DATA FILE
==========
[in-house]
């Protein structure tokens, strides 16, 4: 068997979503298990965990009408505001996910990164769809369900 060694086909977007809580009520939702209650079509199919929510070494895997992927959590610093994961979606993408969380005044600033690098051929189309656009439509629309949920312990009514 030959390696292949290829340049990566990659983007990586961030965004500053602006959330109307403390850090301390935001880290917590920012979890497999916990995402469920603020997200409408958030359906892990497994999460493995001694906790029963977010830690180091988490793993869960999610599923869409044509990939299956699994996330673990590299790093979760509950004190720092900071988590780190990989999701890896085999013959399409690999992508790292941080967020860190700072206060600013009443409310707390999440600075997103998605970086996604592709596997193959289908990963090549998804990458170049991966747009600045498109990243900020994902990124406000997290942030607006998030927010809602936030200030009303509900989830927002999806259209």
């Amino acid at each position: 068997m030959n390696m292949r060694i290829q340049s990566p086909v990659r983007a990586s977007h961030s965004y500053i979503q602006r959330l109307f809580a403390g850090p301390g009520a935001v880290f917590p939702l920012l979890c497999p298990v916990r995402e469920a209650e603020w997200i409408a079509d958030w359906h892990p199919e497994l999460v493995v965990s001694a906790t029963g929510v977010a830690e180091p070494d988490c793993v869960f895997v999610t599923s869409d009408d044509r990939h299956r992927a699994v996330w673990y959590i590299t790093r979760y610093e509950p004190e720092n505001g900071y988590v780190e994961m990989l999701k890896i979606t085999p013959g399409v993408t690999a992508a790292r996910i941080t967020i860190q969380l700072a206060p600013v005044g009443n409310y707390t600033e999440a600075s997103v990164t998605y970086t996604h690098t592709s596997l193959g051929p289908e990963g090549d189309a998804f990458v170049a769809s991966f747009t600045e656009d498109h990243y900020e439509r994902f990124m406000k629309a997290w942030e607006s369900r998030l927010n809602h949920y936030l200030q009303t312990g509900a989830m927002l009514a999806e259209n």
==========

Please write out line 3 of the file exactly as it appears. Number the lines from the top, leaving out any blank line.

């Amino acid at each position: 068997m030959n390696m292949r060694i290829q340049s990566p086909v990659r983007a990586s977007h961030s965004y500053i979503q602006r959330l109307f809580a403390g850090p301390g009520a935001v880290f917590p939702l920012l979890c497999p298990v916990r995402e469920a209650e603020w997200i409408a079509d958030w359906h892990p199919e497994l999460v493995v965990s001694a906790t029963g929510v977010a830690e180091p070494d988490c793993v869960f895997v999610t599923s869409d009408d044509r990939h299956r992927a699994v996330w673990y959590i590299t790093r979760y610093e509950p004190e720092n505001g900071y988590v780190e994961m990989l999701k890896i979606t085999p013959g399409v993408t690999a992508a790292r996910i941080t967020i860190q969380l700072a206060p600013v005044g009443n409310y707390t600033e999440a600075s997103v990164t998605y970086t996604h690098t592709s596997l193959g051929p289908e990963g090549d189309a998804f990458v170049a769809s991966f747009t600045e656009d498109h990243y900020e439509r994902f990124m406000k629309a997290w942030e607006s369900r998030l927010n809602h949920y936030l200030q009303t312990g509900a989830m927002l009514a999806e259209n």